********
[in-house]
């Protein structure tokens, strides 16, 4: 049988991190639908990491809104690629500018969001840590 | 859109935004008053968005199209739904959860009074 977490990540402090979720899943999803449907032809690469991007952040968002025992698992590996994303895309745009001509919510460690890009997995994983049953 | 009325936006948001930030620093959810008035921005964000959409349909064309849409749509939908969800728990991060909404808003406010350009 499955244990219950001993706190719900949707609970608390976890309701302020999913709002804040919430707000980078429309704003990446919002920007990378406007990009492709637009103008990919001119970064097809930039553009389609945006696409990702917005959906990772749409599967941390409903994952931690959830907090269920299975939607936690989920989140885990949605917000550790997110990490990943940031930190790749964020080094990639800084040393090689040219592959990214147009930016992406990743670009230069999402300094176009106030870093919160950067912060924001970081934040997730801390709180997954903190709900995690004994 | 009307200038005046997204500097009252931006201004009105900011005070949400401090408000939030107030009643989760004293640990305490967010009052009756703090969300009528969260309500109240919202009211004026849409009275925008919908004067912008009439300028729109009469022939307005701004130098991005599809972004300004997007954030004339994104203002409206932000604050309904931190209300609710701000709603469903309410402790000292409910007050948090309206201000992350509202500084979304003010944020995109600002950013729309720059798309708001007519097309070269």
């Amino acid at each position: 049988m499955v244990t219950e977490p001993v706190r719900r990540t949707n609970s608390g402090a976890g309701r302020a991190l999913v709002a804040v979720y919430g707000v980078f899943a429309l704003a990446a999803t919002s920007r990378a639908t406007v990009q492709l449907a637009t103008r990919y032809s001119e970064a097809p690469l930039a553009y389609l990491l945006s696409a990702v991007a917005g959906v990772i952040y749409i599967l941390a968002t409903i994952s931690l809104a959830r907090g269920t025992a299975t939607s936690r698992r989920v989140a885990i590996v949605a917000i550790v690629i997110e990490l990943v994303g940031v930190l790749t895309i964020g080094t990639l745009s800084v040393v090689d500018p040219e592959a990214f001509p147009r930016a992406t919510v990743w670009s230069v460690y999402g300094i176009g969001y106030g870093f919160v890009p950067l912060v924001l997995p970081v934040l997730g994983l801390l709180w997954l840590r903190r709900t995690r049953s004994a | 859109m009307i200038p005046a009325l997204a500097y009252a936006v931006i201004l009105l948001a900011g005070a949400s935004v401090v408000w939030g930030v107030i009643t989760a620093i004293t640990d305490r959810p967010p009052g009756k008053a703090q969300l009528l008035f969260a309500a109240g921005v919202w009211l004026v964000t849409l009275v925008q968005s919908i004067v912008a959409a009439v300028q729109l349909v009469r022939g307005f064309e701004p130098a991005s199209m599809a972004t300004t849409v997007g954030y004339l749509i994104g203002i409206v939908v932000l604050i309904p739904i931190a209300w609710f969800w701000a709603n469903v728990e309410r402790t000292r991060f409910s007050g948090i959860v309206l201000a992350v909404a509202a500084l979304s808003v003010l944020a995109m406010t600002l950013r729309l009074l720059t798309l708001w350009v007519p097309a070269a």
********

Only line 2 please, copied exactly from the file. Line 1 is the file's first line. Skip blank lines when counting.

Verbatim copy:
């Protein structure tokens, strides 16, 4: 049988991190639908990491809104690629500018969001840590 | 859109935004008053968005199209739904959860009074 977490990540402090979720899943999803449907032809690469991007952040968002025992698992590996994303895309745009001509919510460690890009997995994983049953 | 009325936006948001930030620093959810008035921005964000959409349909064309849409749509939908969800728990991060909404808003406010350009 499955244990219950001993706190719900949707609970608390976890309701302020999913709002804040919430707000980078429309704003990446919002920007990378406007990009492709637009103008990919001119970064097809930039553009389609945006696409990702917005959906990772749409599967941390409903994952931690959830907090269920299975939607936690989920989140885990949605917000550790997110990490990943940031930190790749964020080094990639800084040393090689040219592959990214147009930016992406990743670009230069999402300094176009106030870093919160950067912060924001970081934040997730801390709180997954903190709900995690004994 | 009307200038005046997204500097009252931006201004009105900011005070949400401090408000939030107030009643989760004293640990305490967010009052009756703090969300009528969260309500109240919202009211004026849409009275925008919908004067912008009439300028729109009469022939307005701004130098991005599809972004300004997007954030004339994104203002409206932000604050309904931190209300609710701000709603469903309410402790000292409910007050948090309206201000992350509202500084979304003010944020995109600002950013729309720059798309708001007519097309070269």